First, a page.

They argued that the dichotomy of the pathogenesis of CNS lupus in “immune mediated” and tromboembolic disease is too rigid, because a wide variety of immunopathogenetic mechanisms can be deemed responsible for CNS lupus. As the hallmark of SLE is the production of autoantibodies, it seems to be justified to assume that the pathogenesis underlying CNS lupus is B cell mediated. Based upon this assumption we clustered the individual neuropsychiatric disease SLE patients and tested the hypothesis that a genetic marker in the promoter of the IL10 gene is associated with the phenotype of CNS-SLE.

          In general, a positive result in a genetic association study is only possible after a correct definition of the phenotype. After all, if the phenotype is inadequately defined, the magnitude and statistical significance of the association will be less or lost because of the random distribution of the genetic marker in the misclassified patients. If misclassification occurred in the sense that CNS lupus patients were attributed to the non-neuropsychiatric disease SLE population, the fact that we still found a positive result strengthens our conclusions instead of weakens it.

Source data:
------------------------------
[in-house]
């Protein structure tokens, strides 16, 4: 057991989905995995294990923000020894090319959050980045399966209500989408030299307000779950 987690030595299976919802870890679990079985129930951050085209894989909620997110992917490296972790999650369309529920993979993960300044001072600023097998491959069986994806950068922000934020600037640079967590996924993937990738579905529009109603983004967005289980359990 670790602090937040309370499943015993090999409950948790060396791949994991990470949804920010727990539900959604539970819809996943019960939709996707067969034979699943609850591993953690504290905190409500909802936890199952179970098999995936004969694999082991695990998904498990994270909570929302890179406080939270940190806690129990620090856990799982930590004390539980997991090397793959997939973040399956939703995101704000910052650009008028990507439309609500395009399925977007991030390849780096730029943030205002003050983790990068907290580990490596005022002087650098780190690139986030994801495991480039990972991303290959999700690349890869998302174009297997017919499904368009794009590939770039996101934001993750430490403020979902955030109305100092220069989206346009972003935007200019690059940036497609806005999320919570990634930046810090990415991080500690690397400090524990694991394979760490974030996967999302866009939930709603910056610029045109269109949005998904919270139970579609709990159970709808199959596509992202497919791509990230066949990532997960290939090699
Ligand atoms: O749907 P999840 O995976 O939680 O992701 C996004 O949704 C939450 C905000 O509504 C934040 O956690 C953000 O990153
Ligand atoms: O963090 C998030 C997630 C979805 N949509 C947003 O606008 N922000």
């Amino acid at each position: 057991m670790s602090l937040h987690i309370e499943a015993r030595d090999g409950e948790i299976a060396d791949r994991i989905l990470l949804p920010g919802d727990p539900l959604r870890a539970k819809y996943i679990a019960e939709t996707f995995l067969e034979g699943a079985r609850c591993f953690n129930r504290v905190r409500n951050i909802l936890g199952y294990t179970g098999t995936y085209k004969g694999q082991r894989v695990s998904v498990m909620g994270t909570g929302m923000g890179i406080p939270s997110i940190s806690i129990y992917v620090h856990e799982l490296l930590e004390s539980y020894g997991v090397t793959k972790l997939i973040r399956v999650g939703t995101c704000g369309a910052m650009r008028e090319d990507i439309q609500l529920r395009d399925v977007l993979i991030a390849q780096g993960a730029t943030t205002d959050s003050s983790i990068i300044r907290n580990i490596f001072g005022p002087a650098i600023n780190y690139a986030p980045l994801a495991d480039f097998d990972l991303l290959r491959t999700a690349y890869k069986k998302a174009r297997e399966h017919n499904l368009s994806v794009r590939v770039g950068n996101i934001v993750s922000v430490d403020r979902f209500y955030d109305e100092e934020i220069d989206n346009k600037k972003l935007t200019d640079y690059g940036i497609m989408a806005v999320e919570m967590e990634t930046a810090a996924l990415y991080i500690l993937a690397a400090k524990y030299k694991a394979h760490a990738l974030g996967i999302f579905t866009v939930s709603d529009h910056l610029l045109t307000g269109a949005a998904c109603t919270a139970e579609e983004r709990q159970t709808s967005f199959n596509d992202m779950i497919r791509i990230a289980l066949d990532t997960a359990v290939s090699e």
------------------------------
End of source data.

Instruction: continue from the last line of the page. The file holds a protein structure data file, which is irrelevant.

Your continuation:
It might be argued that thromboembolic events do not fit in the pathogenetic model of B cell mediated CNS lupus. But, as stated clearly in the article, even after exclusion of these ambiguous patients, the distribution of the frequencies in the neuropsychiatric disease SLE and non-neuropsychiatric disease SLE patients remains the same.

          Of course we agree with the notion that our findings must be repeated in another group of patients. Interestingly, the increased prevalence of ATA in neuropsychiatric disease SLE patients has already been reported by Mok in a group of Chinese SLE patients.1-2Currently we are investigating the distribution of the IL10 promoter haplotypes of neuropsychiatric disease SLE patients in an ethnically different population.